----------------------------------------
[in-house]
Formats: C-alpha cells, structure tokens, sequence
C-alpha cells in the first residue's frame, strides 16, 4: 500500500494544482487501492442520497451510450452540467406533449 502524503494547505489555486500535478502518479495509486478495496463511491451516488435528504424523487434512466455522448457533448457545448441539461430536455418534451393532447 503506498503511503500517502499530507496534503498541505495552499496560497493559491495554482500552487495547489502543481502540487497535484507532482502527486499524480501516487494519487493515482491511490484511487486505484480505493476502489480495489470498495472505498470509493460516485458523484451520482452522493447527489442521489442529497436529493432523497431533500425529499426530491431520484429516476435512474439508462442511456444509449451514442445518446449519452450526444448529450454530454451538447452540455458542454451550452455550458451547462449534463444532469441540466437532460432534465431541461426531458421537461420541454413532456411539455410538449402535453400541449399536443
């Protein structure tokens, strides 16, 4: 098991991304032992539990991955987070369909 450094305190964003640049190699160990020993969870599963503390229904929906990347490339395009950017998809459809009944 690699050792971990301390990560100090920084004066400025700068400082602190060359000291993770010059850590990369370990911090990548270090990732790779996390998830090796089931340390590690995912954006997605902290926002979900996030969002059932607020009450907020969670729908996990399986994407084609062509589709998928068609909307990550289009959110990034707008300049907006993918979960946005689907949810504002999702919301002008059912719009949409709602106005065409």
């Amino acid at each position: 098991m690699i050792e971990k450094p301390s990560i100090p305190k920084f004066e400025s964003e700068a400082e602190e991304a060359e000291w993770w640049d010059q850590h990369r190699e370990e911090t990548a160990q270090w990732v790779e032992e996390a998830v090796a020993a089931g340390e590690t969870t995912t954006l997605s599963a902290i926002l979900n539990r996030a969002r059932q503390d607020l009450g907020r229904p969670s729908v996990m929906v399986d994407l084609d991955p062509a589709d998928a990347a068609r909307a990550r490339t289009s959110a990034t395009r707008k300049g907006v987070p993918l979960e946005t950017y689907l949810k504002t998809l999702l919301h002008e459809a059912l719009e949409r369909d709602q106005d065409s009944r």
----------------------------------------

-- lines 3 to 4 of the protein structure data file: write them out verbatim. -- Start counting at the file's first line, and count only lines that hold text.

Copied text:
C-alpha cells in the first residue's frame, strides 16, 4: 500500500494544482487501492442520497451510450452540467406533449 502524503494547505489555486500535478502518479495509486478495496463511491451516488435528504424523487434512466455522448457533448457545448441539461430536455418534451393532447 503506498503511503500517502499530507496534503498541505495552499496560497493559491495554482500552487495547489502543481502540487497535484507532482502527486499524480501516487494519487493515482491511490484511487486505484480505493476502489480495489470498495472505498470509493460516485458523484451520482452522493447527489442521489442529497436529493432523497431533500425529499426530491431520484429516476435512474439508462442511456444509449451514442445518446449519452450526444448529450454530454451538447452540455458542454451550452455550458451547462449534463444532469441540466437532460432534465431541461426531458421537461420541454413532456411539455410538449402535453400541449399536443
């Protein structure tokens, strides 16, 4: 098991991304032992539990991955987070369909 450094305190964003640049190699160990020993969870599963503390229904929906990347490339395009950017998809459809009944 690699050792971990301390990560100090920084004066400025700068400082602190060359000291993770010059850590990369370990911090990548270090990732790779996390998830090796089931340390590690995912954006997605902290926002979900996030969002059932607020009450907020969670729908996990399986994407084609062509589709998928068609909307990550289009959110990034707008300049907006993918979960946005689907949810504002999702919301002008059912719009949409709602106005065409």